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20121201
20121231
Search Results 0 to 9 of about 10 (some duplicates have been removed)
>> this week on moyers & company. >> fundamentally barack obama's pretty conservative. he really is. he's an eisenhower conservative. he's not a liberal. >> i agree 100 percent. i mean, obama has been -- i'm always shocked when people call obama a socialist, because he's -- in fact, i think you might be doing a disservice to eisenhower. >> and -- >> if i can choose to be grateful for my life, love the life i have in the midst of all this, then i can be grateful for other things. >> funding is provided by: carnegie corporation of new york, celebrating 100 years of philanthropy, and committed to doing real and permanent good in the world. the kohlberg foundation. independent production fund, with support from the partridge foundation, a john and polly guth charitable fund. the clements foundation. park foundation, dedicated to heightening public awareness of critical issues. the herb alpert foundation, supporting organizations whose mission is to promote compassion and creativity in our society. the bernard and audre rapoport foundation. the john d. and catherine t. macarthur foundati
. and so i think they're trying to fend that off. bill moyers: obama campaigned on higher rates. and he won. why can't republicans come to terms with that that's how the election came out? yves smith: the republicans have become very dedicated to the idea that taxes in any form are bad. that when, in fact, there are times when taxes can fund productive investments and actually, again, lead to more economic growth. but it's the republicans and ironically, wall street, have basically adopted the same strategy of being non-negotiable. that if they have a blocking position, and they feel that they have a blocking position by virtue of their majority in the house, that they're going to take advantage of it. so regardless of what the election said, if they can stymie a deal to their own advantage, they will. >> given what both of you are saying, why are we talking about reducing the deficit instead of creating jobs? because when people have jobs, they spend money. when they spend money, businesses have customers. when they have customers, the money keeps circulating. and yet washington isn't talk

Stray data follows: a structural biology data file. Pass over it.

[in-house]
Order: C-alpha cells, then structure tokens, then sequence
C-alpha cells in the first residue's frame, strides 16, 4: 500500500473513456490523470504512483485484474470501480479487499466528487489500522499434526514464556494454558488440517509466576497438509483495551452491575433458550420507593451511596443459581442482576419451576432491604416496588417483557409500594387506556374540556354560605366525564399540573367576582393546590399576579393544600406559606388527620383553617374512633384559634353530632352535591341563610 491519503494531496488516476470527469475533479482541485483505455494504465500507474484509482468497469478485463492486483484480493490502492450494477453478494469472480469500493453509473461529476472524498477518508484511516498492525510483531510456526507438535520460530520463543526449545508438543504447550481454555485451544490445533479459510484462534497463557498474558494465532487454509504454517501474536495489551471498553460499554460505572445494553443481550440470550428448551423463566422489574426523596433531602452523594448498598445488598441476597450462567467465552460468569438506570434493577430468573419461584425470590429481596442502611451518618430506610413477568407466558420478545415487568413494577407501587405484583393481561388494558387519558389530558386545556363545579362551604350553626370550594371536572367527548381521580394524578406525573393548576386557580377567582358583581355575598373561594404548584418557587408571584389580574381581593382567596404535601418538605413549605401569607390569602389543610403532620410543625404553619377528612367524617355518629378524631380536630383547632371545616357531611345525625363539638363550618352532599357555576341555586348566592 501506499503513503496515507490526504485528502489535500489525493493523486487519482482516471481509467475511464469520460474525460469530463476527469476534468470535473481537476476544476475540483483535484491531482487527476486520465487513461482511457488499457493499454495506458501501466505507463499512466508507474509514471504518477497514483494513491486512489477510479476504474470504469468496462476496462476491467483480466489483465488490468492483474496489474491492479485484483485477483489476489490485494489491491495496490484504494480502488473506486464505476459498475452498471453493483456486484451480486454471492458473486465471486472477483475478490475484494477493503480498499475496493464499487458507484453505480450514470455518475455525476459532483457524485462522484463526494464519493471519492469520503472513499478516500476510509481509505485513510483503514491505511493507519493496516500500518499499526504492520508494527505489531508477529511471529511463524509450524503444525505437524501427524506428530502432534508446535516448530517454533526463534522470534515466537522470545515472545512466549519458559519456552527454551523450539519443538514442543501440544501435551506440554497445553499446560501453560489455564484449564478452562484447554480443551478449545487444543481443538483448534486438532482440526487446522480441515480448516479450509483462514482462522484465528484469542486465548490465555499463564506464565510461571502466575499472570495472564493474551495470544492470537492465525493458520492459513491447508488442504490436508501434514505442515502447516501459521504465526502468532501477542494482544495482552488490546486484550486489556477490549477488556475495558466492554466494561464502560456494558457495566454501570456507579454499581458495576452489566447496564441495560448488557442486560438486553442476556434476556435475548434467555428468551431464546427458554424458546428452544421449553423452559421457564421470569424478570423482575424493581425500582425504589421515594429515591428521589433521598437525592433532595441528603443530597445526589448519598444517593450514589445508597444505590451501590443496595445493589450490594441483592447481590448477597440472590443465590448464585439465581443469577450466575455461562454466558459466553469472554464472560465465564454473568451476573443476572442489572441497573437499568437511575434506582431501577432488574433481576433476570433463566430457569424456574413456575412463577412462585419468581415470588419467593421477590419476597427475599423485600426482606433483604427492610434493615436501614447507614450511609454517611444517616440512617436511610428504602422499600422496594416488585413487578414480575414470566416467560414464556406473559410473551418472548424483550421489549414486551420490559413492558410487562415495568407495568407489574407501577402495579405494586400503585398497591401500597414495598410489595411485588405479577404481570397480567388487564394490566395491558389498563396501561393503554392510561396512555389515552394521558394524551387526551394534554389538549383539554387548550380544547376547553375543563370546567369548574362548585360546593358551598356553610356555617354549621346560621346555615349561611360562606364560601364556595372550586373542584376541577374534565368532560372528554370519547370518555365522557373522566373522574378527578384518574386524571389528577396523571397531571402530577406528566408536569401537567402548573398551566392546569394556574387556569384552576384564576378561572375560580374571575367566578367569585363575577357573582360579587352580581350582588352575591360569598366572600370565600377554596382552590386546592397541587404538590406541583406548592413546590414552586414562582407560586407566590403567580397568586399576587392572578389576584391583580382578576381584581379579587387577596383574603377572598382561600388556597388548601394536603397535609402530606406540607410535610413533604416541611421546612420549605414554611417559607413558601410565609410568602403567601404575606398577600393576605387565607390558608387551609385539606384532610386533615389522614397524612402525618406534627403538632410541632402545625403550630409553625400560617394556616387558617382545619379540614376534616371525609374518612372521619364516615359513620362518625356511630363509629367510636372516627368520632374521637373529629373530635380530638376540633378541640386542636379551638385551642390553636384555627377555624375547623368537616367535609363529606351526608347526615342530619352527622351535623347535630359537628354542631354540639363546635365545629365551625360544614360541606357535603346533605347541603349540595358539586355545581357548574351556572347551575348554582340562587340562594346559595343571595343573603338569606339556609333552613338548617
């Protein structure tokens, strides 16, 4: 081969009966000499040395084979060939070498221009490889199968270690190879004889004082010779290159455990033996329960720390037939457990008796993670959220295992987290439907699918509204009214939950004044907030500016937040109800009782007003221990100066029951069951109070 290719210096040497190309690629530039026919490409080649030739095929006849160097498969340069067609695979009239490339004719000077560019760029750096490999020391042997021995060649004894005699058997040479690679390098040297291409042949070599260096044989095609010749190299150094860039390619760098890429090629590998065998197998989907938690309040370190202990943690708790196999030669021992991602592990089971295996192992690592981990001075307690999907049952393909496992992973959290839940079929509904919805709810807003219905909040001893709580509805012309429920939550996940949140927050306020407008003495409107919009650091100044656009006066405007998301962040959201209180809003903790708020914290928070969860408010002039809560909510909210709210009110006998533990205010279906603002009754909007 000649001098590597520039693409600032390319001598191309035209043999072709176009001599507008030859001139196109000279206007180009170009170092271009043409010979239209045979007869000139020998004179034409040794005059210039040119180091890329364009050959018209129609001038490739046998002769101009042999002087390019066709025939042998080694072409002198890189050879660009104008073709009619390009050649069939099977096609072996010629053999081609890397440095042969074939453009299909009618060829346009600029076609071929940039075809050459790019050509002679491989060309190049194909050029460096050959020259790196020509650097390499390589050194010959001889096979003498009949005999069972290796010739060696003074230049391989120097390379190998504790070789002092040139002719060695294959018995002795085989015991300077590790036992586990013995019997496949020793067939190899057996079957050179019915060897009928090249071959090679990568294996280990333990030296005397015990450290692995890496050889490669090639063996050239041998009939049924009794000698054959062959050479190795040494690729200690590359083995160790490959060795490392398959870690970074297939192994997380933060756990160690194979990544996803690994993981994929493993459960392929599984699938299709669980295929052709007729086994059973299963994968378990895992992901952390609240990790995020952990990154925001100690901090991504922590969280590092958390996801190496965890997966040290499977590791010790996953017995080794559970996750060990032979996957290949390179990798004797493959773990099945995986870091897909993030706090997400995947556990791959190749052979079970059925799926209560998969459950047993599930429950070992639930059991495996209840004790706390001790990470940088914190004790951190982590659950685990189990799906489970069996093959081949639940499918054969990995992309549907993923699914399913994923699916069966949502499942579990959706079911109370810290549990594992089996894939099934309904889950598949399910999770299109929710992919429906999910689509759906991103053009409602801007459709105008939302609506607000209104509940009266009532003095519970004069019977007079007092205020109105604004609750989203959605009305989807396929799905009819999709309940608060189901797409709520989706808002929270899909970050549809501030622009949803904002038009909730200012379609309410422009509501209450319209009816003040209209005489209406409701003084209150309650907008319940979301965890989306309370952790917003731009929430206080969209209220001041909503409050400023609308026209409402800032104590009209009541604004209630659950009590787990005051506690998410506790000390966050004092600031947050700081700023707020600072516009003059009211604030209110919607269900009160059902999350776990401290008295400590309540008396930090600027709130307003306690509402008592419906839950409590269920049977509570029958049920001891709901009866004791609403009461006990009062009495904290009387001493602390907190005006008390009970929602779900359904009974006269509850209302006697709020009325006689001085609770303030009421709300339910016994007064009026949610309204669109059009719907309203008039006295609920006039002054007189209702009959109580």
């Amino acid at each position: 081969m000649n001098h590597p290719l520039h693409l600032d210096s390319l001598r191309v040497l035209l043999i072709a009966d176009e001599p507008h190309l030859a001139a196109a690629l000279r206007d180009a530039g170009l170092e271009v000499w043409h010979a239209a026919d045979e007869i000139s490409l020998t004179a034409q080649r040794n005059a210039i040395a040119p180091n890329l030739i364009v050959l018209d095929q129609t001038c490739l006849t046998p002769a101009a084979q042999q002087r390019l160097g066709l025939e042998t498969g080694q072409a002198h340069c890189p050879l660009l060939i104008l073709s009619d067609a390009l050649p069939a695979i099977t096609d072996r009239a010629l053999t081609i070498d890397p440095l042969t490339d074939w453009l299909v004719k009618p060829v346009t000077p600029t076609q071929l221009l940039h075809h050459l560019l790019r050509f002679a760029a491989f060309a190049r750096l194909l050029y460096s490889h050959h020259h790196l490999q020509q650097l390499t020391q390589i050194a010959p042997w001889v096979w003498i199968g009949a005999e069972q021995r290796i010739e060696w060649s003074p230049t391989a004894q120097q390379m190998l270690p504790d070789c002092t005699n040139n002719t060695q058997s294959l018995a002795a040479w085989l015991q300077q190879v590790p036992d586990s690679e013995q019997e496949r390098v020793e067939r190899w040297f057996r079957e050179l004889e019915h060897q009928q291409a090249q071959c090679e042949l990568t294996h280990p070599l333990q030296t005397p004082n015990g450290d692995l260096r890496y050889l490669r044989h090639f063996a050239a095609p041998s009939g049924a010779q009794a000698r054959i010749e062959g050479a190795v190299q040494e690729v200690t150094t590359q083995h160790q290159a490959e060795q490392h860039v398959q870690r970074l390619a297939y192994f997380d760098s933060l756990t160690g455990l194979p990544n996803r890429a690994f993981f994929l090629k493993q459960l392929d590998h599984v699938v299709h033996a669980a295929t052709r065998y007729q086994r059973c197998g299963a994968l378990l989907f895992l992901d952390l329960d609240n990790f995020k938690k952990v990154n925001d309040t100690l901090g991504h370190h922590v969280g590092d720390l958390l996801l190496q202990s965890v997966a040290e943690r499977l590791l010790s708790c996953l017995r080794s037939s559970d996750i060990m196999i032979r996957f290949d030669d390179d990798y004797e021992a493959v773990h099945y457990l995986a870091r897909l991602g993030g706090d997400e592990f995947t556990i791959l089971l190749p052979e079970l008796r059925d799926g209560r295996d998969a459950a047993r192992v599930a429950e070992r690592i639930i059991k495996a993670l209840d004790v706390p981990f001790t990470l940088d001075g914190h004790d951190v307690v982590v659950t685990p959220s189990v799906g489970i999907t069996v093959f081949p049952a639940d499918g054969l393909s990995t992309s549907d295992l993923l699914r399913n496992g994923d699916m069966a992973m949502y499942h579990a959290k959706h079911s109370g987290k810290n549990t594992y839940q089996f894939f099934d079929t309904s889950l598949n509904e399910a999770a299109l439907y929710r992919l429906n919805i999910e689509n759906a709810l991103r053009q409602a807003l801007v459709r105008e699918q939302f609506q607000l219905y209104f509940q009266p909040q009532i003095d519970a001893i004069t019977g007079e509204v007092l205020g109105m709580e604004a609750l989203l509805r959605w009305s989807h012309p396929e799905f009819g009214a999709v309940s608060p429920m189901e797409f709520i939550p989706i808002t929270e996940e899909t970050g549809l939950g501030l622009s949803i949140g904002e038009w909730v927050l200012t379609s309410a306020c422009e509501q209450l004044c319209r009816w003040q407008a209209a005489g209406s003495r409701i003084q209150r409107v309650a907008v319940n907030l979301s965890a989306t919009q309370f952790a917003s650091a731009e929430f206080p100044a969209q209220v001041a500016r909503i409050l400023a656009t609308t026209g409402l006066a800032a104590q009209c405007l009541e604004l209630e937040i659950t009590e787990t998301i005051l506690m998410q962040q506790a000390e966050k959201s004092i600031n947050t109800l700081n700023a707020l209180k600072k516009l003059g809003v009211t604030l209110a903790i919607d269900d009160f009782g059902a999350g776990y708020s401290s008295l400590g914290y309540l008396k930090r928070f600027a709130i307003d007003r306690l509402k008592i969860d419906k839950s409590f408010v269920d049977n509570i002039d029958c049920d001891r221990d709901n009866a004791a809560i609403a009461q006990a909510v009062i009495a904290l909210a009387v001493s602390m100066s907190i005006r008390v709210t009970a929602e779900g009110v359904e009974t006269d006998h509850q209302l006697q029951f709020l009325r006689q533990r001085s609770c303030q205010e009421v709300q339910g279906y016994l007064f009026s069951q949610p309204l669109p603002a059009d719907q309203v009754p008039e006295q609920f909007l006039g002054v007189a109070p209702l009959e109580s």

to fix it, from lawn moyers to lamps. ones in seattle we went to see meet once a month and everyone is well come. >> this is really rewarding to actually have success story coming out. and even the things that we don't actually succeed in fixing, this is actually learning experience, to get things taken apart and see how they function and see what is wrong with it. >> reporter: well the goal is really to do away with our throwaway society. instead of buying new items they hope to teach other that is the old ones can work just as well. in an economy like this probably a good thing. kelly: sounds like a really good deal. one man's junk become's another's treasure. does it cost anything to join? >> reporter: no. the suggested ad ismation is -- admission is five dollars to rent out the meeting space. they point out you save money and help you do and of course save the planet. >> everything has built in obsolescence and minute it breaks or, the minute the newest gadget comes out people have to get the new one and throw the old one away. we don't have to live like that. it is expensive. a
Search Results 0 to 9 of about 10 (some duplicates have been removed)